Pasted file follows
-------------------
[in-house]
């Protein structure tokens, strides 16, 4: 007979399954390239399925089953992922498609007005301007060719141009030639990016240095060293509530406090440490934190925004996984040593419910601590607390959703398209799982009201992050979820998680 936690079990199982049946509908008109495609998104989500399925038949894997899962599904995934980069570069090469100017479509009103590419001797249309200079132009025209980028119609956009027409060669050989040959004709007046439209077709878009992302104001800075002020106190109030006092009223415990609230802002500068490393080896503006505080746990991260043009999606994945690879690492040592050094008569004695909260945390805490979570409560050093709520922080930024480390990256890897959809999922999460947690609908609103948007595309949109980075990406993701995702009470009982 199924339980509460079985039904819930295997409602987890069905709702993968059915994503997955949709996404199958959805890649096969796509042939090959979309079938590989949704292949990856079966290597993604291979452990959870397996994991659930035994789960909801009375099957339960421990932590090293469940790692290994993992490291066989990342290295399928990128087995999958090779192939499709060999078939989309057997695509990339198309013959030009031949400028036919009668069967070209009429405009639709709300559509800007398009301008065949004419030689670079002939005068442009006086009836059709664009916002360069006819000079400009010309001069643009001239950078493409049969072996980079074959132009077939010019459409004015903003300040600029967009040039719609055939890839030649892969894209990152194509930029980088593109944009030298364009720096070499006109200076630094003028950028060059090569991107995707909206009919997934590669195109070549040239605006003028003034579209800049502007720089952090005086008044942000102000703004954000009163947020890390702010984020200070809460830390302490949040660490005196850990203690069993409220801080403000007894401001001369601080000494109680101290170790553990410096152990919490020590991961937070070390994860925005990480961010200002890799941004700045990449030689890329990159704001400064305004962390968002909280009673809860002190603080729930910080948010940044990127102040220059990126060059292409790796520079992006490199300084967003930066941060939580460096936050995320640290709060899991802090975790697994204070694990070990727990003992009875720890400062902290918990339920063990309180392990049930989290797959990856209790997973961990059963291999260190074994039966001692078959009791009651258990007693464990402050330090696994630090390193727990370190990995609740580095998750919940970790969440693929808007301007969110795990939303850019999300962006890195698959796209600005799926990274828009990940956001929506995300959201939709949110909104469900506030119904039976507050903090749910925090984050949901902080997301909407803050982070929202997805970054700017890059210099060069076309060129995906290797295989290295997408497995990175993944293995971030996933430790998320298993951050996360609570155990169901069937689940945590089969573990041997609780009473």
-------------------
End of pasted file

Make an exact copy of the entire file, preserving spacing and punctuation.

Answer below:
[in-house]
């Protein structure tokens, strides 16, 4: 007979399954390239399925089953992922498609007005301007060719141009030639990016240095060293509530406090440490934190925004996984040593419910601590607390959703398209799982009201992050979820998680 936690079990199982049946509908008109495609998104989500399925038949894997899962599904995934980069570069090469100017479509009103590419001797249309200079132009025209980028119609956009027409060669050989040959004709007046439209077709878009992302104001800075002020106190109030006092009223415990609230802002500068490393080896503006505080746990991260043009999606994945690879690492040592050094008569004695909260945390805490979570409560050093709520922080930024480390990256890897959809999922999460947690609908609103948007595309949109980075990406993701995702009470009982 199924339980509460079985039904819930295997409602987890069905709702993968059915994503997955949709996404199958959805890649096969796509042939090959979309079938590989949704292949990856079966290597993604291979452990959870397996994991659930035994789960909801009375099957339960421990932590090293469940790692290994993992490291066989990342290295399928990128087995999958090779192939499709060999078939989309057997695509990339198309013959030009031949400028036919009668069967070209009429405009639709709300559509800007398009301008065949004419030689670079002939005068442009006086009836059709664009916002360069006819000079400009010309001069643009001239950078493409049969072996980079074959132009077939010019459409004015903003300040600029967009040039719609055939890839030649892969894209990152194509930029980088593109944009030298364009720096070499006109200076630094003028950028060059090569991107995707909206009919997934590669195109070549040239605006003028003034579209800049502007720089952090005086008044942000102000703004954000009163947020890390702010984020200070809460830390302490949040660490005196850990203690069993409220801080403000007894401001001369601080000494109680101290170790553990410096152990919490020590991961937070070390994860925005990480961010200002890799941004700045990449030689890329990159704001400064305004962390968002909280009673809860002190603080729930910080948010940044990127102040220059990126060059292409790796520079992006490199300084967003930066941060939580460096936050995320640290709060899991802090975790697994204070694990070990727990003992009875720890400062902290918990339920063990309180392990049930989290797959990856209790997973961990059963291999260190074994039966001692078959009791009651258990007693464990402050330090696994630090390193727990370190990995609740580095998750919940970790969440693929808007301007969110795990939303850019999300962006890195698959796209600005799926990274828009990940956001929506995300959201939709949110909104469900506030119904039976507050903090749910925090984050949901902080997301909407803050982070929202997805970054700017890059210099060069076309060129995906290797295989290295997408497995990175993944293995971030996933430790998320298993951050996360609570155990169901069937689940945590089969573990041997609780009473």